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Mack Wilds, Others Share #TheRecipe

Through the exploration of history, Black history, we gain a better understanding of American culture and every once in a while, we strive to do and be a little better than the generations that have come before us. Through the recognition of our talents and resources we strive to simply “change the game.” But what exactly does changing the game look like? We often see the rewards reaped from “the grind” without actually seeing “the grind.”

To better explore this, in celebration of Black History Month, Pepsi partnered with various innovators using their respective industries to change the dialogue surrounding how Black millennials achieve success in what is being dubbed #TheRecipe.

The Chicago leg of the stop took place on February 18th at Little Black Pearl, a cute, quaint art gallery firmly rooted in the community. The space served as the perfect venue for an evening of the next generation of activists and innovators to share their stories.

In a curated panel hosted by Angela Simmons and Mack Wilds, discussions of influence, as well as the impact of Black culture on all facets of life were weighed in on by Artist Hebru Brantley, The Chicago Bears’ Matt Forte and Husband and Wife Duo, Austin and Autumn, Owners of Sir & Madame.

Panelists reflected and shared some of the advice they’ve received throughout the years.

Some of the best advice of the evening came from Artist Hebru Brantley. When asked by someone in the audience if he had “a plan B if you didn’t excel in the art world and what did you have to give up to get where you are?”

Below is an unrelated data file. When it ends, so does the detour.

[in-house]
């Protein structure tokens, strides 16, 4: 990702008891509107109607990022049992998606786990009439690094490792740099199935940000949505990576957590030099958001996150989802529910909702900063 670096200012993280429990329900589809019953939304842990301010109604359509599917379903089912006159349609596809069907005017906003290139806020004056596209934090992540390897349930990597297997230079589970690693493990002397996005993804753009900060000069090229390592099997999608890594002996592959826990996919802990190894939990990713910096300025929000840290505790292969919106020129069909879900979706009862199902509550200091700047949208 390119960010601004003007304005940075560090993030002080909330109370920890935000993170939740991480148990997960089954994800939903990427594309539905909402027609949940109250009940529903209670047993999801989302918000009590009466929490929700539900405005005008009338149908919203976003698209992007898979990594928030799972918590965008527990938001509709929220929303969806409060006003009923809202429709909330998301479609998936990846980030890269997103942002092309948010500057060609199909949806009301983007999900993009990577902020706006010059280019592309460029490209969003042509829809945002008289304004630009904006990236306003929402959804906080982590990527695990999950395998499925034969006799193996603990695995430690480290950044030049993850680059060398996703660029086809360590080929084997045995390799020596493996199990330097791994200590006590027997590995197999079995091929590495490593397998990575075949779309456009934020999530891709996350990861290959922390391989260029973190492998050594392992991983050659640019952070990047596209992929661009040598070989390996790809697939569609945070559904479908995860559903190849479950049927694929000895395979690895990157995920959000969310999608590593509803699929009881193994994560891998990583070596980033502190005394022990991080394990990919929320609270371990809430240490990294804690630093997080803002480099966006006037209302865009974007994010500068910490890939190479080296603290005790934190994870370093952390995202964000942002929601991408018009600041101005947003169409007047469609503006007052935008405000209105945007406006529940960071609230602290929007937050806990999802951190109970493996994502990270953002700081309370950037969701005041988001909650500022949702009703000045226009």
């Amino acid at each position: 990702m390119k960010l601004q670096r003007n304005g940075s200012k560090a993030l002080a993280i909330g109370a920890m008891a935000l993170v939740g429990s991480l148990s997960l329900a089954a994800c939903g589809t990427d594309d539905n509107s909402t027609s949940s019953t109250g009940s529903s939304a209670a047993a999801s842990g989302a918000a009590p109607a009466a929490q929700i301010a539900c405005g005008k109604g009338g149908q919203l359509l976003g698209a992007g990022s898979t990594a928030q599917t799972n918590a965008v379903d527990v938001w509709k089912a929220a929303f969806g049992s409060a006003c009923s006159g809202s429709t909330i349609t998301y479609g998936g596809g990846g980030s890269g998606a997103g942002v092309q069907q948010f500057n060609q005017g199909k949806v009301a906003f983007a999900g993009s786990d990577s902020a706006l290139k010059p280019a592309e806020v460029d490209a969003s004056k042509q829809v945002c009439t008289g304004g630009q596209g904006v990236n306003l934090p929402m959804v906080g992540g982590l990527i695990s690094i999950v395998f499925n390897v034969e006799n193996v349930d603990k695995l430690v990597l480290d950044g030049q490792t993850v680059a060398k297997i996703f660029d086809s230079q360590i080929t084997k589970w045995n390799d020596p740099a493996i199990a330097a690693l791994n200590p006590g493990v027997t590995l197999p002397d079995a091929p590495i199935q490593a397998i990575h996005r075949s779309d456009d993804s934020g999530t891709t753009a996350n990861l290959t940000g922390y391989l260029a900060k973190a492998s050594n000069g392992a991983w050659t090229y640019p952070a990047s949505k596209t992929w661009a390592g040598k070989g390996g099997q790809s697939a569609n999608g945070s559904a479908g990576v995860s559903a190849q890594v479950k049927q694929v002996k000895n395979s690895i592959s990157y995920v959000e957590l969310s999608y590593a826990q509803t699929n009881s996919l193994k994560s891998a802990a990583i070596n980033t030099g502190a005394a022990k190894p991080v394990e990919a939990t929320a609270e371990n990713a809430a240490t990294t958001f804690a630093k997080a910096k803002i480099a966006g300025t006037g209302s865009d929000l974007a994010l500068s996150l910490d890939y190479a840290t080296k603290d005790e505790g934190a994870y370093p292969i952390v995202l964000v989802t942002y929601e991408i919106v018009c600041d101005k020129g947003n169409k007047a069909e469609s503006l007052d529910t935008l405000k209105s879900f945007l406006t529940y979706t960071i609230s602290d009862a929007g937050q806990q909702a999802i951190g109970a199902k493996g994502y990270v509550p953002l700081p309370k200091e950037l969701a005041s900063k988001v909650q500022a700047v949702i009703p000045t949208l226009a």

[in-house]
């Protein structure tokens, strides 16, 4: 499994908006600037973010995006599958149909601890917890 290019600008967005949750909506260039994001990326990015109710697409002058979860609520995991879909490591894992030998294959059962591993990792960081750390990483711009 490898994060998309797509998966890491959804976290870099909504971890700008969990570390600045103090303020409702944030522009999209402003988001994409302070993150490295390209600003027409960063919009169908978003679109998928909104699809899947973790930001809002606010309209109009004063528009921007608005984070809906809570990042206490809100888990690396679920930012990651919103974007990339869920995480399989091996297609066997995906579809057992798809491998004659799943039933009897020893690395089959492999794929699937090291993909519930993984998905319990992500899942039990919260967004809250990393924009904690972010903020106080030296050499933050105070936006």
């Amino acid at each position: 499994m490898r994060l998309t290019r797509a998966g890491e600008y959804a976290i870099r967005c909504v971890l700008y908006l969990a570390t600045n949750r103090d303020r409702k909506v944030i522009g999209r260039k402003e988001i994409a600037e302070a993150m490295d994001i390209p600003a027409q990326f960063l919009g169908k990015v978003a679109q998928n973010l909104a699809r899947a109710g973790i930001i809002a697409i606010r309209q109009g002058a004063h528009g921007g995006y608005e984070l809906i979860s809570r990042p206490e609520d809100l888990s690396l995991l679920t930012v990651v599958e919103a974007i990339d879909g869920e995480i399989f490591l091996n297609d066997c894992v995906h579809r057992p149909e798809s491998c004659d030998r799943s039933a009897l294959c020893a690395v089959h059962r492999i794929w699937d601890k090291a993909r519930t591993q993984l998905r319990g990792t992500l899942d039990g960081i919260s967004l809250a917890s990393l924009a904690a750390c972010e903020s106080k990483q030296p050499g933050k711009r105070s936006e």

Jokingly, he states “I would’ve played football” of course taking a stab at fellow panelist Matt Forte. After a few laughs he shares “there was never a plan B for me, I honed my passion and perfected my craft so this [art] was always it for me. As far as what I had to give it, it was simple. I had to give up ‘the kick it,’ meaning, I couldn’t go out on the weekend just because my friends were doing so. I couldn’t be seen at all the hottest parties just for the sake of being seen.”

Coming from their respective industries, the entire panel agreed that faith is what has brought them thus far. Curator Mack Wilds shares that, “You never really overcome fear of rejection even when you’re excelling its untamable faith and passion that starts to overshadow your fears.”

Whether coming to celebrate, get inspired or feel empowered, events such as these are particularly necessary to help propel future generations to new heights. Through shared stories of will power and strength, we see that although our callings may be different, we are all equipped with the tools needed to succeed. These events also celebrate our stories, as well as our success, narrated by our people.